Blind Joe Amos, first Mashpee Wampanoag Preacher

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Blind Joe Amos was the first ordained Mashpee Wampanoag Indian minister. He was a pastor with substantial credentials, a reputation for great sermons and a propensity to fiddle.

Blind Joe Amos “was born in 1805 in a little community on the wooded shore of Mashpee Lake on Cape Cod.

Blind Joe Amos, Wampanoag Baptist Minister

Blind Joe Amos
Wampanoag Baptist Minister

Blind from early childhood, he memorized complete chapters from the Bible, which his mother read to him, and soon began to conduct services in neighboring homes.

When the Baptist movement gained a foothold on Cape Cod in the early 1800s, Blind Joe was ordained in a private home, then organized at Mashpee the first Baptist congregation among the Indian descendants on the Cape.

In his time, Wampanoag Indians were not allowed to attend church inside the Old Meeting House, so he gave his sermons every Sunday under a big oak tree.

It is said he knew the entire King James Bible by memory and could recite it in both English and Wampanoag.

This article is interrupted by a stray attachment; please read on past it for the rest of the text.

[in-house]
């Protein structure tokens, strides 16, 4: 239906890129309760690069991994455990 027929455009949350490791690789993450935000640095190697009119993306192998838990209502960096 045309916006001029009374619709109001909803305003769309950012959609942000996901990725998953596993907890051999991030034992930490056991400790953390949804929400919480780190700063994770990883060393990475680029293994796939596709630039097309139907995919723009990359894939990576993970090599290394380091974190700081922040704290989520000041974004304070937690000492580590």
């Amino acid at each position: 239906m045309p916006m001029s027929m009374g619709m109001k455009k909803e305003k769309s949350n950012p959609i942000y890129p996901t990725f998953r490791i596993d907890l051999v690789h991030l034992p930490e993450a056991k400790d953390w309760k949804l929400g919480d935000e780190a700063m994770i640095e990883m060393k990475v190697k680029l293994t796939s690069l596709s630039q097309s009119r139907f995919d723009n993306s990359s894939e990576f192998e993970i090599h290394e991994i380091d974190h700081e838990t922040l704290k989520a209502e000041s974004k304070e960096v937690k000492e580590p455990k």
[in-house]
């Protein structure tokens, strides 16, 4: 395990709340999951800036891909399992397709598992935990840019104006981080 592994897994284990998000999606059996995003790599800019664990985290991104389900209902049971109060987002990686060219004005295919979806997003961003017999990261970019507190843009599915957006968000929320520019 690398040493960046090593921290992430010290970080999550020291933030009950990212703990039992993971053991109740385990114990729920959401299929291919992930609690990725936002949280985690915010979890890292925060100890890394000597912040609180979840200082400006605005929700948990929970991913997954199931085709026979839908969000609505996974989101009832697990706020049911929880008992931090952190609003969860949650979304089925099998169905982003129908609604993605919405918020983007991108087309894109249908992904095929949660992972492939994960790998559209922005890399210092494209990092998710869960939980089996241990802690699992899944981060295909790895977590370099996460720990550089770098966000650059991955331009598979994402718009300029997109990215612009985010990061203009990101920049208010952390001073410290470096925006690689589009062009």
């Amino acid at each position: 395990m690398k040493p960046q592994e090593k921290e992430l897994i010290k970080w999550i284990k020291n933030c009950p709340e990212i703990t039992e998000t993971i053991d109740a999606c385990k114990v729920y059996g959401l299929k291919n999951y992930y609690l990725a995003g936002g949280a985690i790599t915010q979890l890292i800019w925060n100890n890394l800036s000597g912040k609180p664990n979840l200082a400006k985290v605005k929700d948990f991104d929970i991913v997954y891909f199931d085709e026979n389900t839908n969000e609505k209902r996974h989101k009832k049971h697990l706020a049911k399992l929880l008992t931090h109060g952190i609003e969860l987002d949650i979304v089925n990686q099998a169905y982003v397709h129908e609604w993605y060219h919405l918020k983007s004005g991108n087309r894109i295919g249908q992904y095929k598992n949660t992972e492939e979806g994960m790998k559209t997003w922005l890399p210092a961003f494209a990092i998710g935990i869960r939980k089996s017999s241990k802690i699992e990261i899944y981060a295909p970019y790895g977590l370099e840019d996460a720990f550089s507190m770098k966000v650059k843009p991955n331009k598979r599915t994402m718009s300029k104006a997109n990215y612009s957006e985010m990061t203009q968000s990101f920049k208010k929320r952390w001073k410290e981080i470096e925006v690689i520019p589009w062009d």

In 1832 he formed the second Baptist congregation among the Wampanoags at Gay Head on Martha’s Vineyard and built the first Indian Baptist Church building in America. He became its first pastor.

He returned to Mashpee in 1833 and began holding meetings in the little schoolhouse in South Mashpee.

In 1834 Amos joined William Apes, a Pequot minister and led an insurrection against Whites coming to Mashpee and taking the plentiful and valuable wood. The State of Massachusetts called the peaceful removal of wood from the carts a “riot.”

The Mashpee began the first phase of true self governance thanks to Blind Joe Amos. The relationship with outsiders would never be quite right, but the intelligent and wise Amos initiated the tradition of questioning the insensitivity of those who were unfamiliar with the ways of the People of the First Light.

Blind Joe was married and had four children – many of his descendants are still living in the area. His last pastorate was among the Wampanoags on Chappaquiddick Island off the eastern shore of Martha’s Vineyard.

He died in 1869 and is buried in the Indian cemetery on Chappaquiddick. In the little cemetery there is also a gravestone with the name Saphronia Amos, who died in 1885 – maybe his wife or child.